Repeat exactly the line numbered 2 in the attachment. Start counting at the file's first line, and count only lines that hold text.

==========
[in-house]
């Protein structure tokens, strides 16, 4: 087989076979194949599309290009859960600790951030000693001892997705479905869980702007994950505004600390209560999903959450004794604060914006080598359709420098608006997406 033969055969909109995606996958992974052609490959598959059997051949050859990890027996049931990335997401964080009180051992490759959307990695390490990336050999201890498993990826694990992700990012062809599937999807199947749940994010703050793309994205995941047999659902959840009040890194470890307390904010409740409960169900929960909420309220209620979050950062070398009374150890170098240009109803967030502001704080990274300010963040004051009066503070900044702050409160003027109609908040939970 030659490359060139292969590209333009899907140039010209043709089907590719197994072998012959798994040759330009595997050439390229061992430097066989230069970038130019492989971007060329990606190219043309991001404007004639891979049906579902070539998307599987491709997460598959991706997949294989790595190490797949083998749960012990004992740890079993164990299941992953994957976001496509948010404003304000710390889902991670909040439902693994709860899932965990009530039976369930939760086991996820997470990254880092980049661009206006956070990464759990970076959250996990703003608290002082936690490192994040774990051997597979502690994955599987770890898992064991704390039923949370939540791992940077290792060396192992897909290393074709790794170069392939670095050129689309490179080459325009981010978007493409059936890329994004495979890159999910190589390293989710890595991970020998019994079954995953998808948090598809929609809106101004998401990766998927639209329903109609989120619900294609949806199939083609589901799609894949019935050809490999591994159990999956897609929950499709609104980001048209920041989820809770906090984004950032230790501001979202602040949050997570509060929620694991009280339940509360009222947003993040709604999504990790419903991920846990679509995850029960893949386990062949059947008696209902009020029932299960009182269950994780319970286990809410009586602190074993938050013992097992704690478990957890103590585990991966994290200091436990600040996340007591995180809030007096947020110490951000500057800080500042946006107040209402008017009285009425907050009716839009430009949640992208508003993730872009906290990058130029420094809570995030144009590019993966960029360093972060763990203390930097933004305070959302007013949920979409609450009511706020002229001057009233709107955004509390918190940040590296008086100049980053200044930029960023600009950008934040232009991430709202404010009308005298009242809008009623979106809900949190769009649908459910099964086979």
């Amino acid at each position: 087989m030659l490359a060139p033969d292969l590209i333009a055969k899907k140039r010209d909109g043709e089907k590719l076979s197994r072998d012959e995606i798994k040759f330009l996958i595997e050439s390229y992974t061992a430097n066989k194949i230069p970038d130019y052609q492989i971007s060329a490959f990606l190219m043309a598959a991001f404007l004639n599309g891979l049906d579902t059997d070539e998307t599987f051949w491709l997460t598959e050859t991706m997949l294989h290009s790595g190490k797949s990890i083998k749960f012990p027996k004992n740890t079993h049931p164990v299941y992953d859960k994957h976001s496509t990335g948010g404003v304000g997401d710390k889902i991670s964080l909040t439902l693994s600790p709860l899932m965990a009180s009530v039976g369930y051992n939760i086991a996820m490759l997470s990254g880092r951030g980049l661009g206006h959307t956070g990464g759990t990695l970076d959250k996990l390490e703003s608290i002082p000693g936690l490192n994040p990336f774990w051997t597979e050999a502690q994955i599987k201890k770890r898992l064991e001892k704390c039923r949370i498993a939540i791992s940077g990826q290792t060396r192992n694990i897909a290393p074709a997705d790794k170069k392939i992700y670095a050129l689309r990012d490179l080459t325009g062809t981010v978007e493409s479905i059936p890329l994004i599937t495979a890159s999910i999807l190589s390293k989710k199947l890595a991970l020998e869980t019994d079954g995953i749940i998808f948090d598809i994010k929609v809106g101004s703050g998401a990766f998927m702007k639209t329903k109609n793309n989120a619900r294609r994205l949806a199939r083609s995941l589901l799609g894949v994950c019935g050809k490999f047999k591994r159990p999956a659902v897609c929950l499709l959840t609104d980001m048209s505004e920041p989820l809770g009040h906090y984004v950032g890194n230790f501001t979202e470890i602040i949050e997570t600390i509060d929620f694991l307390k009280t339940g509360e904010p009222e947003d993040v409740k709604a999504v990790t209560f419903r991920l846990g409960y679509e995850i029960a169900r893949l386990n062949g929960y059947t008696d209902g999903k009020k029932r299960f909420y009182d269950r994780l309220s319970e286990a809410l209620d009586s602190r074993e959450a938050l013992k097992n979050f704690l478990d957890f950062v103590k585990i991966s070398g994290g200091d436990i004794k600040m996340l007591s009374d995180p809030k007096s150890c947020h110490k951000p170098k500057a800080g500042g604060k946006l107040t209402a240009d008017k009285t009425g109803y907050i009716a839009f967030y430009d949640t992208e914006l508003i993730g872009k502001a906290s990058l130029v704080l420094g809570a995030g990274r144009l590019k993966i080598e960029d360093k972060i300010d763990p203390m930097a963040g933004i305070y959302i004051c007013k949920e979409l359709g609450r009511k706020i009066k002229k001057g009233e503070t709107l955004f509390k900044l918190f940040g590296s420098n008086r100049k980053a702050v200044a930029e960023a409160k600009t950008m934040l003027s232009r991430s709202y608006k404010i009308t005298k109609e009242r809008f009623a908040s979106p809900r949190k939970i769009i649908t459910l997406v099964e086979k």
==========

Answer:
């Protein structure tokens, strides 16, 4: 087989076979194949599309290009859960600790951030000693001892997705479905869980702007994950505004600390209560999903959450004794604060914006080598359709420098608006997406 033969055969909109995606996958992974052609490959598959059997051949050859990890027996049931990335997401964080009180051992490759959307990695390490990336050999201890498993990826694990992700990012062809599937999807199947749940994010703050793309994205995941047999659902959840009040890194470890307390904010409740409960169900929960909420309220209620979050950062070398009374150890170098240009109803967030502001704080990274300010963040004051009066503070900044702050409160003027109609908040939970 030659490359060139292969590209333009899907140039010209043709089907590719197994072998012959798994040759330009595997050439390229061992430097066989230069970038130019492989971007060329990606190219043309991001404007004639891979049906579902070539998307599987491709997460598959991706997949294989790595190490797949083998749960012990004992740890079993164990299941992953994957976001496509948010404003304000710390889902991670909040439902693994709860899932965990009530039976369930939760086991996820997470990254880092980049661009206006956070990464759990970076959250996990703003608290002082936690490192994040774990051997597979502690994955599987770890898992064991704390039923949370939540791992940077290792060396192992897909290393074709790794170069392939670095050129689309490179080459325009981010978007493409059936890329994004495979890159999910190589390293989710890595991970020998019994079954995953998808948090598809929609809106101004998401990766998927639209329903109609989120619900294609949806199939083609589901799609894949019935050809490999591994159990999956897609929950499709609104980001048209920041989820809770906090984004950032230790501001979202602040949050997570509060929620694991009280339940509360009222947003993040709604999504990790419903991920846990679509995850029960893949386990062949059947008696209902009020029932299960009182269950994780319970286990809410009586602190074993938050013992097992704690478990957890103590585990991966994290200091436990600040996340007591995180809030007096947020110490951000500057800080500042946006107040209402008017009285009425907050009716839009430009949640992208508003993730872009906290990058130029420094809570995030144009590019993966960029360093972060763990203390930097933004305070959302007013949920979409609450009511706020002229001057009233709107955004509390918190940040590296008086100049980053200044930029960023600009950008934040232009991430709202404010009308005298009242809008009623979106809900949190769009649908459910099964086979």